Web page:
Park city summer 2012 horses mining c67xhb

Horses work the mines underneath Park City

Early Native Americans hunted on foot using dogs as pack animals. When Coronado’s Spanish conquistadores arrived in what is now the American Southwest in 1539, Native American culture was permanently altered. Within a century, Navajos were raiding Spanish colonies for horses, while Pueblo Indians took horses and horsemanship skills with them as they fled Spanish servitude. The Plains and Great Basin Indians adopted horses as the cornerstones of their cultures, and by 1730 the Comanche had a fully mounted nomadic lifestyle. But the era of mounted warriors and Indian horsemen lasted little more than a century. Western expansion of white settlements, military defeats, and the near extinction of buffalo by 1884 shattered the nomadic, hunter-warrior horse culture forever.

As the US expanded westward in the 19th century, industrious settlers relied on the labor of horses to mine mineral-rich mountains and manage rangelands. Draft horses and mules made significant contributions to Park City’s mining economy and history. Until being replaced by machinery in the 1930s, horses were routinely lowered down mine shafts in canvas slings to work underground, sometimes for up to eight hours at a time. Once in the mine, horses hauled heavy ore carts on tracks through the dark, wet tunnels below town. Ore was then hauled from the mine to the railroad by teams of mules or horses. Local ore transportation was revolutionized in 1901 when the Silver King Coalition opened its aerial tramway. Horse-drawn ore wagons became obsolete overnight.

Park City still needed the services of a good livery stable, however. The Dexter Livery was built by George Snyder in 1874 and named after the “finest trotting horse in upstate New York.” In 1886, William Kimball and his brother bought the livery and renamed it Kimball Brothers’ Dexter Stables. The brothers also operated a much-needed light express stagecoach and local mail service. The livery thrived at the base of historic Main Street and Heber Avenue until 1930, when automobiles replaced horse-drawn transportation. The stables were torn down, but the original Kimball Brothers Stagecoach, once pulled by a four-horse team, is restored and exhibited at the Park City Museum.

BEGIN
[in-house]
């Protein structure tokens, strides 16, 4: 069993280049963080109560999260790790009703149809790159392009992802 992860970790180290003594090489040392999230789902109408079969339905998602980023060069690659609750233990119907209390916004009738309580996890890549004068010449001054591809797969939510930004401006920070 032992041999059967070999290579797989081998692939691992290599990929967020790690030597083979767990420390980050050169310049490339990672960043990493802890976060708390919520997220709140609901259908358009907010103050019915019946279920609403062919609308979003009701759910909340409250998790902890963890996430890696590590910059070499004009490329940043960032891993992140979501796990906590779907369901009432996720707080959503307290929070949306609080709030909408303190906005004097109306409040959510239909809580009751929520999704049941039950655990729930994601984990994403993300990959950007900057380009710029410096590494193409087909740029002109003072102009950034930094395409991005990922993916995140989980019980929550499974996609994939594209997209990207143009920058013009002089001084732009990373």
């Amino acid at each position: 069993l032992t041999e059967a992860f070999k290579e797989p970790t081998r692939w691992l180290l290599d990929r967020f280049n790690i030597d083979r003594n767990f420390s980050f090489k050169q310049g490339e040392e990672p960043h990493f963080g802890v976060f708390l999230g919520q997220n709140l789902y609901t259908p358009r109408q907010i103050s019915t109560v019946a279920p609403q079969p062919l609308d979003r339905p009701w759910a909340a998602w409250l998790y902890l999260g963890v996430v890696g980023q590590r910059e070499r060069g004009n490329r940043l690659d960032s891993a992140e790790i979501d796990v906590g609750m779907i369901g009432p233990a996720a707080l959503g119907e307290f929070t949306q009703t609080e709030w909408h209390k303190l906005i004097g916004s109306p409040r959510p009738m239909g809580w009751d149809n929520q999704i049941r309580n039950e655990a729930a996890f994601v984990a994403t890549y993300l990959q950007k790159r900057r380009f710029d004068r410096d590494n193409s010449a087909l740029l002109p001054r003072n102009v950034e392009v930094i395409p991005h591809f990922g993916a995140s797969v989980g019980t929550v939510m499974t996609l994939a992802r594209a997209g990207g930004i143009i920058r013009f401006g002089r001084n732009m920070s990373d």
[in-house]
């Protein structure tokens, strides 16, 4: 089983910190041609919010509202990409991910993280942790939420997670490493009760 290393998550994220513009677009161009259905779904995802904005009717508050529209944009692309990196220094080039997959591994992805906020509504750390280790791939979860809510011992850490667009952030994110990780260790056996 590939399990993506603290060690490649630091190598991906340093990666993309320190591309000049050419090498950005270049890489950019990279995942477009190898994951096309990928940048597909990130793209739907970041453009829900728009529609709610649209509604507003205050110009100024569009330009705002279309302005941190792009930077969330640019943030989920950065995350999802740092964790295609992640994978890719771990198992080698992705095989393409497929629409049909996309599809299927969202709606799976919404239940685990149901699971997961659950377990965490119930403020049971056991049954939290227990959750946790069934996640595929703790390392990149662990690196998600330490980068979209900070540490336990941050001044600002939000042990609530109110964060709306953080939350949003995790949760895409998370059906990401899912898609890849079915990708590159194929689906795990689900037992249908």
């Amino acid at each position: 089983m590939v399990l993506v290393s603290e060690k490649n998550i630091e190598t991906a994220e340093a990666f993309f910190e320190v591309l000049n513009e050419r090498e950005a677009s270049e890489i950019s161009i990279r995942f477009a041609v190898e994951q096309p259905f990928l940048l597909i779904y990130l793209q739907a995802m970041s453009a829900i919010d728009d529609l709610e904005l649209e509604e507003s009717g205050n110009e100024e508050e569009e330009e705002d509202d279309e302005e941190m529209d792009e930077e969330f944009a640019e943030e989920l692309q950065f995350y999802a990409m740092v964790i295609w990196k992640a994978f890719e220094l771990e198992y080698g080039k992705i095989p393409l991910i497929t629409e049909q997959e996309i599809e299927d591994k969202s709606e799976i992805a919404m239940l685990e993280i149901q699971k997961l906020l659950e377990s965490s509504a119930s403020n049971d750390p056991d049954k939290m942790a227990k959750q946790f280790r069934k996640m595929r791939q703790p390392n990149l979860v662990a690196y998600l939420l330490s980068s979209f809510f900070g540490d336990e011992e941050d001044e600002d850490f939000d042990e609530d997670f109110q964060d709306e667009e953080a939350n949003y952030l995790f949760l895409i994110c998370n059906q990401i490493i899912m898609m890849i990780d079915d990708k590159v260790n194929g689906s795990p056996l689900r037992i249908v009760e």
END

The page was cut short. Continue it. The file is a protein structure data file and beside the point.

In 1907 Ellsworth J. Beggs constructed another facility, the Beggs & Buckley Livery on Park Avenue. Beggs was a highly regarded and successful builder, and his work on the livery has stood the test of time. Today the livery and attached residence (from 1914) are the home of a new iconic Park City business: the High West Distillery & Saloon.

Ride the Pony

The call for riders to staff the overland mail courier service, known as the Pony Express, went out in 1860, and applicants responded in droves. The 80 selected Express riders proved to be some of the toughest, most durable horsemen in America and included several Utahns.

Echo, Utah's Pony Express station

The Pony Express operation needed 500 of the best-blooded American horses to refresh the riding stock. Pony Express horses varied in lot and type depending on where along the route they were purchased. Horses from the western route in Utah, Colorado, and Nevada were grass-fed wild mustangs.

Although the Pony Express survived only 18 months (from April 1860 to October 1861), Summit County played a key role in the ambitious plan to pioneer a route to deliver mail by horseback. The famous Overland Route winds through northern Summit County toward the Salt Lake Valley and beyond. Twenty of the 190 courier stations were built in Utah, and several historic stations remain. You can see one such Pony Express historic marker right at the base of the popular Glenwild trailhead off of Bitner Road in Park City. For details about the Pony Express National Historic Trail and way-station locations, visit

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